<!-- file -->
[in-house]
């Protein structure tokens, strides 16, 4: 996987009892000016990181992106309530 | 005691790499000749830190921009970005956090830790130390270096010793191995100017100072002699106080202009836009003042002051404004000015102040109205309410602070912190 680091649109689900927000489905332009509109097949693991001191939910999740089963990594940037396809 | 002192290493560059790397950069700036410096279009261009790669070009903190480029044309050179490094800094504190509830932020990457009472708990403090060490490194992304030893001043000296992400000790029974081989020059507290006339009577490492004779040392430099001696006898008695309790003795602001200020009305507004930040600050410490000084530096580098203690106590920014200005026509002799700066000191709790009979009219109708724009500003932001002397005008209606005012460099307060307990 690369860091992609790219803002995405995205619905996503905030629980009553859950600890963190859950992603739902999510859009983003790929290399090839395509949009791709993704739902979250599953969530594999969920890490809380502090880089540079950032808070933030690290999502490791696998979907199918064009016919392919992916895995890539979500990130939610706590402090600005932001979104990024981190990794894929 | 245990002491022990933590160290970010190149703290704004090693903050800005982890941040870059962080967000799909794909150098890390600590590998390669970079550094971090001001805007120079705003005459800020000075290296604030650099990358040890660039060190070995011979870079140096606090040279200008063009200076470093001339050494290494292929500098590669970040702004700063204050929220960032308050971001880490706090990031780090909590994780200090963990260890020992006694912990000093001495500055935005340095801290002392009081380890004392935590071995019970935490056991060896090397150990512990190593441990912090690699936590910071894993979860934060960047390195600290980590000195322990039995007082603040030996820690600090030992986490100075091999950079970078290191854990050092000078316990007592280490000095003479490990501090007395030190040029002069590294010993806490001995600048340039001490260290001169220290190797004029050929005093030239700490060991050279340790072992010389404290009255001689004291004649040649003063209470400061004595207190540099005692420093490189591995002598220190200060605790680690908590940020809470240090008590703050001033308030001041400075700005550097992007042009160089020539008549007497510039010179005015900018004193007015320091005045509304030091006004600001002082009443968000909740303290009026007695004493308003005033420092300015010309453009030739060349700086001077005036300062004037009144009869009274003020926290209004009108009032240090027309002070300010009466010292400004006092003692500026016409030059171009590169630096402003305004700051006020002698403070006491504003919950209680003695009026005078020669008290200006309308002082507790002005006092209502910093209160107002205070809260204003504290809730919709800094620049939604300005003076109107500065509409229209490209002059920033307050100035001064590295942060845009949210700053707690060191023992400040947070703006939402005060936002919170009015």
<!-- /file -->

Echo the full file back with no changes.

[in-house]
């Protein structure tokens, strides 16, 4: 996987009892000016990181992106309530 | 005691790499000749830190921009970005956090830790130390270096010793191995100017100072002699106080202009836009003042002051404004000015102040109205309410602070912190 680091649109689900927000489905332009509109097949693991001191939910999740089963990594940037396809 | 002192290493560059790397950069700036410096279009261009790669070009903190480029044309050179490094800094504190509830932020990457009472708990403090060490490194992304030893001043000296992400000790029974081989020059507290006339009577490492004779040392430099001696006898008695309790003795602001200020009305507004930040600050410490000084530096580098203690106590920014200005026509002799700066000191709790009979009219109708724009500003932001002397005008209606005012460099307060307990 690369860091992609790219803002995405995205619905996503905030629980009553859950600890963190859950992603739902999510859009983003790929290399090839395509949009791709993704739902979250599953969530594999969920890490809380502090880089540079950032808070933030690290999502490791696998979907199918064009016919392919992916895995890539979500990130939610706590402090600005932001979104990024981190990794894929 | 245990002491022990933590160290970010190149703290704004090693903050800005982890941040870059962080967000799909794909150098890390600590590998390669970079550094971090001001805007120079705003005459800020000075290296604030650099990358040890660039060190070995011979870079140096606090040279200008063009200076470093001339050494290494292929500098590669970040702004700063204050929220960032308050971001880490706090990031780090909590994780200090963990260890020992006694912990000093001495500055935005340095801290002392009081380890004392935590071995019970935490056991060896090397150990512990190593441990912090690699936590910071894993979860934060960047390195600290980590000195322990039995007082603040030996820690600090030992986490100075091999950079970078290191854990050092000078316990007592280490000095003479490990501090007395030190040029002069590294010993806490001995600048340039001490260290001169220290190797004029050929005093030239700490060991050279340790072992010389404290009255001689004291004649040649003063209470400061004595207190540099005692420093490189591995002598220190200060605790680690908590940020809470240090008590703050001033308030001041400075700005550097992007042009160089020539008549007497510039010179005015900018004193007015320091005045509304030091006004600001002082009443968000909740303290009026007695004493308003005033420092300015010309453009030739060349700086001077005036300062004037009144009869009274003020926290209004009108009032240090027309002070300010009466010292400004006092003692500026016409030059171009590169630096402003305004700051006020002698403070006491504003919950209680003695009026005078020669008290200006309308002082507790002005006092209502910093209160107002205070809260204003504290809730919709800094620049939604300005003076109107500065509409229209490209002059920033307050100035001064590295942060845009949210700053707690060191023992400040947070703006939402005060936002919170009015």